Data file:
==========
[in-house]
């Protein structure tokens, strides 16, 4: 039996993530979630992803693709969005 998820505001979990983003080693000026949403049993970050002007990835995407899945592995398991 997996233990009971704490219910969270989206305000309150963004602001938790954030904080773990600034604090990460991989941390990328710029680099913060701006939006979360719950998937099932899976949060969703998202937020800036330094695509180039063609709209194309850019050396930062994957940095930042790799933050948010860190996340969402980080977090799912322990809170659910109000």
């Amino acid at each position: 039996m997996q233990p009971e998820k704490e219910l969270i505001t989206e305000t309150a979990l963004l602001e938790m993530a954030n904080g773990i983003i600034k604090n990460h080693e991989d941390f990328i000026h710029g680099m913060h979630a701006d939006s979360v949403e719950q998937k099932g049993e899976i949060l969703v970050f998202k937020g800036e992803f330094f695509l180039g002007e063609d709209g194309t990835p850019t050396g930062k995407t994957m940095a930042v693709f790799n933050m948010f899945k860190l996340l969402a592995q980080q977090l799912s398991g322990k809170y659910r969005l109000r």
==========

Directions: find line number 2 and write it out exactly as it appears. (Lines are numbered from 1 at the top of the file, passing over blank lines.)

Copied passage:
């Protein structure tokens, strides 16, 4: 039996993530979630992803693709969005 998820505001979990983003080693000026949403049993970050002007990835995407899945592995398991 997996233990009971704490219910969270989206305000309150963004602001938790954030904080773990600034604090990460991989941390990328710029680099913060701006939006979360719950998937099932899976949060969703998202937020800036330094695509180039063609709209194309850019050396930062994957940095930042790799933050948010860190996340969402980080977090799912322990809170659910109000």